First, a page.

Using Finer Sugar.. Every Time?

Baking By StormyHaze Updated 4 Sep 2011 , 2:57am by scp1127

StormyHaze Posted 3 Sep 2011 , 10:04pm
post #1 of 6

Hey all! I was thinking, what would happen if i constantly used finer sugar in baking? I know that the boxed super fine sugar is more expensive (though you can just as easily make your own!). Thee sis the occaisional recipe that demands for finer sugar, because it blends/melts easier. Do you think that it would make all of my baked goods better if i used fine sugar every time?

On a semi-similar note, I am starting to look for a food processor, which i would use for sauces, making sugar finer, etc.


http://www.bedbathandbeyond.com/product.asp?SKU=106647

this is the one im considering. What do you think? I'm considering the black one since it would match my kitchen aid. Not that that's relevant. icon_biggrin.gif

5 replies
StormyHaze Posted 3 Sep 2011 , 10:17pm
post #2 of 6

Some info i founds so far (Not all is relevant, and doesn't answer my question completely, but is interesting none the less):

The size of the sugar crystal affects the amount of air that can be incorporated into the batter during the creaming of the sugar and fat. For example, granulated sugar will incorporate more air into the batter than confectioner's sugar. The size of the crystal will also affect how quickly the sugar will dissolve in the batter. Therefore confectioner's sugar will dissolve quicker in the batter than granulated sugar.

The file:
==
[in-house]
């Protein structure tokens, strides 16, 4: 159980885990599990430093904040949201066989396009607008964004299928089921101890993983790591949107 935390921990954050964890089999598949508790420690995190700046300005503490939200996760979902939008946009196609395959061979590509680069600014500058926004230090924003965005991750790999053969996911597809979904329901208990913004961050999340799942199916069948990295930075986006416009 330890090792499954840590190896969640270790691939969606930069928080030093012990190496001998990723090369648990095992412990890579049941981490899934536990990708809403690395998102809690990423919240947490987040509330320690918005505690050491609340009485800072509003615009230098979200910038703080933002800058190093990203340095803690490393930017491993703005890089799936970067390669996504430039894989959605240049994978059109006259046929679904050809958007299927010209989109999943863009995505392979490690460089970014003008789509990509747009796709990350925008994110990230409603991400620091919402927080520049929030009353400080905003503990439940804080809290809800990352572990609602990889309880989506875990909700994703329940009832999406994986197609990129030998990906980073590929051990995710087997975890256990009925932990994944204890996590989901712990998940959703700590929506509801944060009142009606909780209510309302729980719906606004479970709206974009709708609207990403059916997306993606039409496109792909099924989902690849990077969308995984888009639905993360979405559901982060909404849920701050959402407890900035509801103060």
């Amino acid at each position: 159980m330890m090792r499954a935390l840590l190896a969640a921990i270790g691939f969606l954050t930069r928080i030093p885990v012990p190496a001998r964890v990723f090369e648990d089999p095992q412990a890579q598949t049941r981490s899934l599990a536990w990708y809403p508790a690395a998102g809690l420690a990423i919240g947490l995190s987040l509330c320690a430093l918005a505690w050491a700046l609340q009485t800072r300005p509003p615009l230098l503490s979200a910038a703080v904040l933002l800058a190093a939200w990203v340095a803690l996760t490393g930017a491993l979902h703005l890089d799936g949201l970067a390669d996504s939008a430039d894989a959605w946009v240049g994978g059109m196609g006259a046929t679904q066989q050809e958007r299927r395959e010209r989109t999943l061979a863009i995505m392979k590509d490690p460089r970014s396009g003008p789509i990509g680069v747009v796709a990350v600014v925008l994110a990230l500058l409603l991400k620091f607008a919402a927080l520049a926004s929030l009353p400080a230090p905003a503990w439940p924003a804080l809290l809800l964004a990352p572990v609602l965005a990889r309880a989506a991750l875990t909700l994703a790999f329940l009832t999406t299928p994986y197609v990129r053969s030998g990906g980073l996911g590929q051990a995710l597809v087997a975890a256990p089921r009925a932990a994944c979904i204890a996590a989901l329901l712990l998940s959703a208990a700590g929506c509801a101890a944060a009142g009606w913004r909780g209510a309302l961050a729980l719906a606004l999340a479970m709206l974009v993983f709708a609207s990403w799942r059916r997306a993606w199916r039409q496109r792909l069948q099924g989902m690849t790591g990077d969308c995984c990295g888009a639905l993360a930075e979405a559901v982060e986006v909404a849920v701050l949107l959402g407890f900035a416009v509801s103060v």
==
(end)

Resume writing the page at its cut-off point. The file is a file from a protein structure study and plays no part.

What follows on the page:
White sugar is a refined sugar derived from sugar cane and sugar beets. It is sold in many granule sizes ranging from superfine to coarse.

Granulated white sugar or table sugar has fine to medium-sized granules and is the sugar most often used in recipes. Try to find one where the crystals are not too large as they do differ from manufacturer to manufacturer. When heated granulated white sugar takes on a toffee-like color and flavor.

Superfine (castor or caster) sugar is granulated white sugar that has superfine granules and is good for making meringues as it dissolves rapidly. You can make your own by processing granulated sugar in your food processor for a few seconds.

Coarse (decorators or pearl) sugar is granulated white sugar that has been processed into small, round grains that are larger than the grains of granulated sugar. They are typically used for garnishing baked goods.

Crystal sugar is like coarse sugar except the crystals are pellet shaped.

Confectioners, powdered or icing sugar is granulated sugar that has been ground to a powder with cornstarch added to prevent lumping and crystallization. It comes in 4X, 6X and 10X but 10X is the one generally found in stores. 10X means that the granulated sugar has been processed ten times. Confectioners sugar is used in meringues, icings, confections, and some sweet pastry.